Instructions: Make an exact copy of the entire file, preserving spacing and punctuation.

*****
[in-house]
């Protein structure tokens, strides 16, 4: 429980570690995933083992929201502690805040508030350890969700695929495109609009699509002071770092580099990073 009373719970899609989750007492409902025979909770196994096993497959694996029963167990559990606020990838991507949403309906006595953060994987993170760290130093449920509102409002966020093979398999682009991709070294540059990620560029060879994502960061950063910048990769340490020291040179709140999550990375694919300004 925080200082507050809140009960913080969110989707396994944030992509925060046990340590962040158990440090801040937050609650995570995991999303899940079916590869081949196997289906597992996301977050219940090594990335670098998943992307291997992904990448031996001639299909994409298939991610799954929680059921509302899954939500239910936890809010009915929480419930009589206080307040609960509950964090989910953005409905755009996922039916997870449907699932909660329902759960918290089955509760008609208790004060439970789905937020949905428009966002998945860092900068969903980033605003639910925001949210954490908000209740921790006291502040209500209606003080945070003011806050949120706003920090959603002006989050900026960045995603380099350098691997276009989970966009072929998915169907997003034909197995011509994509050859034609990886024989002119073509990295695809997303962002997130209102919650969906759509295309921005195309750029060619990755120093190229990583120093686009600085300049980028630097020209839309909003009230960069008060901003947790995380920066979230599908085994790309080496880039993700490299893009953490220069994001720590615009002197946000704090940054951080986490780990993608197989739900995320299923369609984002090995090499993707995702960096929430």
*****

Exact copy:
[in-house]
């Protein structure tokens, strides 16, 4: 429980570690995933083992929201502690805040508030350890969700695929495109609009699509002071770092580099990073 009373719970899609989750007492409902025979909770196994096993497959694996029963167990559990606020990838991507949403309906006595953060994987993170760290130093449920509102409002966020093979398999682009991709070294540059990620560029060879994502960061950063910048990769340490020291040179709140999550990375694919300004 925080200082507050809140009960913080969110989707396994944030992509925060046990340590962040158990440090801040937050609650995570995991999303899940079916590869081949196997289906597992996301977050219940090594990335670098998943992307291997992904990448031996001639299909994409298939991610799954929680059921509302899954939500239910936890809010009915929480419930009589206080307040609960509950964090989910953005409905755009996922039916997870449907699932909660329902759960918290089955509760008609208790004060439970789905937020949905428009966002998945860092900068969903980033605003639910925001949210954490908000209740921790006291502040209500209606003080945070003011806050949120706003920090959603002006989050900026960045995603380099350098691997276009989970966009072929998915169907997003034909197995011509994509050859034609990886024989002119073509990295695809997303962002997130209102919650969906759509295309921005195309750029060619990755120093190229990583120093686009600085300049980028630097020209839309909003009230960069008060901003947790995380920066979230599908085994790309080496880039993700490299893009953490220069994001720590615009002197946000704090940054951080986490780990993608197989739900995320299923369609984002090995090499993707995702960096929430």